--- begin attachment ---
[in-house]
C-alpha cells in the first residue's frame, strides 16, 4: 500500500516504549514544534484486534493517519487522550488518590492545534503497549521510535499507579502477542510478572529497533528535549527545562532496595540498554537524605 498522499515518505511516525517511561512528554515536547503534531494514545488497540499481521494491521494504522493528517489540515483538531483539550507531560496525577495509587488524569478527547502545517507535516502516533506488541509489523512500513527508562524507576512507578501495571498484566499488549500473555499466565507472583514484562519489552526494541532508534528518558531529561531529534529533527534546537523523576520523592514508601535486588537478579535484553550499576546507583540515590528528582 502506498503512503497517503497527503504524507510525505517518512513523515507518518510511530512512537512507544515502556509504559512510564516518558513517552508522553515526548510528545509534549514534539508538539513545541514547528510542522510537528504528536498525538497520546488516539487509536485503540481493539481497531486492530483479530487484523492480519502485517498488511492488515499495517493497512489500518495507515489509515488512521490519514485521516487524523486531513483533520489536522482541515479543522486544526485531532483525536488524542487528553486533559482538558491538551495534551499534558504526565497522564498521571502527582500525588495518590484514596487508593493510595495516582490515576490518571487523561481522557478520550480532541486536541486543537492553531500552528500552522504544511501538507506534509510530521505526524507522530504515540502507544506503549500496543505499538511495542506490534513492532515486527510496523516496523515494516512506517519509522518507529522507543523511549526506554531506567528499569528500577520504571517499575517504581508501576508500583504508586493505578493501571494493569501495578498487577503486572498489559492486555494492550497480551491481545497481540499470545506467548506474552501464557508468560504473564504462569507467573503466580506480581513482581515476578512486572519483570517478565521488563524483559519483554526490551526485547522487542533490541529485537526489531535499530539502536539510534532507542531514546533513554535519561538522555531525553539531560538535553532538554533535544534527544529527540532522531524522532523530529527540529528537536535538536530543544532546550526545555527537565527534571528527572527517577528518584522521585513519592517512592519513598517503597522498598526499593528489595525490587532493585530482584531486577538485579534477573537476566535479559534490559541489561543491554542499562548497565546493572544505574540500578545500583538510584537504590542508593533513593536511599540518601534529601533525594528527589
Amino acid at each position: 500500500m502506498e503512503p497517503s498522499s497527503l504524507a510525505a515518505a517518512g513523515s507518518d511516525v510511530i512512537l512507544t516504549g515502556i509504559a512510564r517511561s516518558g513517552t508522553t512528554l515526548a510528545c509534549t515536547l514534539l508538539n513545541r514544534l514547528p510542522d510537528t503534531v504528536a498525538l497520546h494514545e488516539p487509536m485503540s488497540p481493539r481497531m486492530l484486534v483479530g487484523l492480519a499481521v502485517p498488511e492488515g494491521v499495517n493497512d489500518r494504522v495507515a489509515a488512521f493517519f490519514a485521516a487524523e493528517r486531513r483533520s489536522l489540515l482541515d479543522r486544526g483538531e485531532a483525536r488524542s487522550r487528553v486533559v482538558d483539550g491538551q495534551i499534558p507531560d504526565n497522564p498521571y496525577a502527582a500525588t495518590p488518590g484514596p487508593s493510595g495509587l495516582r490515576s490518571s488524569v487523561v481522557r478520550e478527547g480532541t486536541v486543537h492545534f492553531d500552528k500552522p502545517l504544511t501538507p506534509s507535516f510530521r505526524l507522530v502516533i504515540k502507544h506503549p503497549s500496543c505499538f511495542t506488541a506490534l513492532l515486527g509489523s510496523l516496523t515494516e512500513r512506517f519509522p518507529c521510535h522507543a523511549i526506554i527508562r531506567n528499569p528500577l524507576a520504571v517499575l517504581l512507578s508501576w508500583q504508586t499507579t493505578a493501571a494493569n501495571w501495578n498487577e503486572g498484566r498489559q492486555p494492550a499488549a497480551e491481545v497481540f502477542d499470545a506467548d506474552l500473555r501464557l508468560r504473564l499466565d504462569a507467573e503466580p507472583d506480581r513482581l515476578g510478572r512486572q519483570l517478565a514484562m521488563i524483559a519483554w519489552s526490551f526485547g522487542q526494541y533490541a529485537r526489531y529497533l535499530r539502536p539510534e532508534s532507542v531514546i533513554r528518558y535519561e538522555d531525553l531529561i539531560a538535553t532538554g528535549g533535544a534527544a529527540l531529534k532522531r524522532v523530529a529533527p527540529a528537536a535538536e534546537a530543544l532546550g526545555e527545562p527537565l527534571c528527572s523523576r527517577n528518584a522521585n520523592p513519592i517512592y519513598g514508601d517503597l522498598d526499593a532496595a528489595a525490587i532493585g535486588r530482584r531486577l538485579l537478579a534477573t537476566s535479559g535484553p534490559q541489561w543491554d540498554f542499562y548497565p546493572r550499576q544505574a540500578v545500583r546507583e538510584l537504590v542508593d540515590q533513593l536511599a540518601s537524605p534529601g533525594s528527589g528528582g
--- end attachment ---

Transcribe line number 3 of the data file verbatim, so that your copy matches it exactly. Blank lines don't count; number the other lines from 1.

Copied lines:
Amino acid at each position: 500500500m502506498e503512503p497517503s498522499s497527503l504524507a510525505a515518505a517518512g513523515s507518518d511516525v510511530i512512537l512507544t516504549g515502556i509504559a512510564r517511561s516518558g513517552t508522553t512528554l515526548a510528545c509534549t515536547l514534539l508538539n513545541r514544534l514547528p510542522d510537528t503534531v504528536a498525538l497520546h494514545e488516539p487509536m485503540s488497540p481493539r481497531m486492530l484486534v483479530g487484523l492480519a499481521v502485517p498488511e492488515g494491521v499495517n493497512d489500518r494504522v495507515a489509515a488512521f493517519f490519514a485521516a487524523e493528517r486531513r483533520s489536522l489540515l482541515d479543522r486544526g483538531e485531532a483525536r488524542s487522550r487528553v486533559v482538558d483539550g491538551q495534551i499534558p507531560d504526565n497522564p498521571y496525577a502527582a500525588t495518590p488518590g484514596p487508593s493510595g495509587l495516582r490515576s490518571s488524569v487523561v481522557r478520550e478527547g480532541t486536541v486543537h492545534f492553531d500552528k500552522p502545517l504544511t501538507p506534509s507535516f510530521r505526524l507522530v502516533i504515540k502507544h506503549p503497549s500496543c505499538f511495542t506488541a506490534l513492532l515486527g509489523s510496523l516496523t515494516e512500513r512506517f519509522p518507529c521510535h522507543a523511549i526506554i527508562r531506567n528499569p528500577l524507576a520504571v517499575l517504581l512507578s508501576w508500583q504508586t499507579t493505578a493501571a494493569n501495571w501495578n498487577e503486572g498484566r498489559q492486555p494492550a499488549a497480551e491481545v497481540f502477542d499470545a506467548d506474552l500473555r501464557l508468560r504473564l499466565d504462569a507467573e503466580p507472583d506480581r513482581l515476578g510478572r512486572q519483570l517478565a514484562m521488563i524483559a519483554w519489552s526490551f526485547g522487542q526494541y533490541a529485537r526489531y529497533l535499530r539502536p539510534e532508534s532507542v531514546i533513554r528518558y535519561e538522555d531525553l531529561i539531560a538535553t532538554g528535549g533535544a534527544a529527540l531529534k532522531r524522532v523530529a529533527p527540529a528537536a535538536e534546537a530543544l532546550g526545555e527545562p527537565l527534571c528527572s523523576r527517577n528518584a522521585n520523592p513519592i517512592y519513598g514508601d517503597l522498598d526499593a532496595a528489595a525490587i532493585g535486588r530482584r531486577l538485579l537478579a534477573t537476566s535479559g535484553p534490559q541489561w543491554d540498554f542499562y548497565p546493572r550499576q544505574a540500578v545500583r546507583e538510584l537504590v542508593d540515590q533513593l536511599a540518601s537524605p534529601g533525594s528527589g528528582g